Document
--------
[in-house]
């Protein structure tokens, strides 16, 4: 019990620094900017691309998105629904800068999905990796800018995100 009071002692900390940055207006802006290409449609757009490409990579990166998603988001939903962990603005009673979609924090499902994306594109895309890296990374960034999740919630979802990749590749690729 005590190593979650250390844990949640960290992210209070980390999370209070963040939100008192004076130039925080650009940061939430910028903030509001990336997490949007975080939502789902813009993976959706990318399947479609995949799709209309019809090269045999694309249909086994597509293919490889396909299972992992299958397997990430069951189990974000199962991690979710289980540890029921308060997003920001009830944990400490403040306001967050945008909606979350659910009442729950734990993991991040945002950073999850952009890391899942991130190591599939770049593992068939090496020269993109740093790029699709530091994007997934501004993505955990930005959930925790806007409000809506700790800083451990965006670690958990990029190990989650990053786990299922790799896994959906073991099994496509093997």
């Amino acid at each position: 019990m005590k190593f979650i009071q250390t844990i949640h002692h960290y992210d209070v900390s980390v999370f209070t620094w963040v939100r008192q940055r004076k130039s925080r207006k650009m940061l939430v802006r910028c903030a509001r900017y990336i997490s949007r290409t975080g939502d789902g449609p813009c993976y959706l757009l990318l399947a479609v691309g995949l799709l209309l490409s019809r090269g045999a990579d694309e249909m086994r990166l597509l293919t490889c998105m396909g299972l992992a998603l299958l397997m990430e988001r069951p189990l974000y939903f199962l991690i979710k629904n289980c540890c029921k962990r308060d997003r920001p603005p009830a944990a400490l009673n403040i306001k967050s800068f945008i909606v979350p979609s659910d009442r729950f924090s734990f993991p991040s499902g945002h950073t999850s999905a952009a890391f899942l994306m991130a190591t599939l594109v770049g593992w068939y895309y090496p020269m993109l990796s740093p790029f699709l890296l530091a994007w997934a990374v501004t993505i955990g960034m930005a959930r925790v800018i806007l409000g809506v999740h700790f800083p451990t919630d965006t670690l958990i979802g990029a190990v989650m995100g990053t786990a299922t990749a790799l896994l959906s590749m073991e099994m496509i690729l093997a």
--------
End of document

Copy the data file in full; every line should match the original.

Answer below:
[in-house]
């Protein structure tokens, strides 16, 4: 019990620094900017691309998105629904800068999905990796800018995100 009071002692900390940055207006802006290409449609757009490409990579990166998603988001939903962990603005009673979609924090499902994306594109895309890296990374960034999740919630979802990749590749690729 005590190593979650250390844990949640960290992210209070980390999370209070963040939100008192004076130039925080650009940061939430910028903030509001990336997490949007975080939502789902813009993976959706990318399947479609995949799709209309019809090269045999694309249909086994597509293919490889396909299972992992299958397997990430069951189990974000199962991690979710289980540890029921308060997003920001009830944990400490403040306001967050945008909606979350659910009442729950734990993991991040945002950073999850952009890391899942991130190591599939770049593992068939090496020269993109740093790029699709530091994007997934501004993505955990930005959930925790806007409000809506700790800083451990965006670690958990990029190990989650990053786990299922790799896994959906073991099994496509093997």
């Amino acid at each position: 019990m005590k190593f979650i009071q250390t844990i949640h002692h960290y992210d209070v900390s980390v999370f209070t620094w963040v939100r008192q940055r004076k130039s925080r207006k650009m940061l939430v802006r910028c903030a509001r900017y990336i997490s949007r290409t975080g939502d789902g449609p813009c993976y959706l757009l990318l399947a479609v691309g995949l799709l209309l490409s019809r090269g045999a990579d694309e249909m086994r990166l597509l293919t490889c998105m396909g299972l992992a998603l299958l397997m990430e988001r069951p189990l974000y939903f199962l991690i979710k629904n289980c540890c029921k962990r308060d997003r920001p603005p009830a944990a400490l009673n403040i306001k967050s800068f945008i909606v979350p979609s659910d009442r729950f924090s734990f993991p991040s499902g945002h950073t999850s999905a952009a890391f899942l994306m991130a190591t599939l594109v770049g593992w068939y895309y090496p020269m993109l990796s740093p790029f699709l890296l530091a994007w997934a990374v501004t993505i955990g960034m930005a959930r925790v800018i806007l409000g809506v999740h700790f800083p451990t919630d965006t670690l958990i979802g990029a190990v989650m995100g990053t786990a299922t990749a790799l896994l959906s590749m073991e099994m496509i690729l093997a």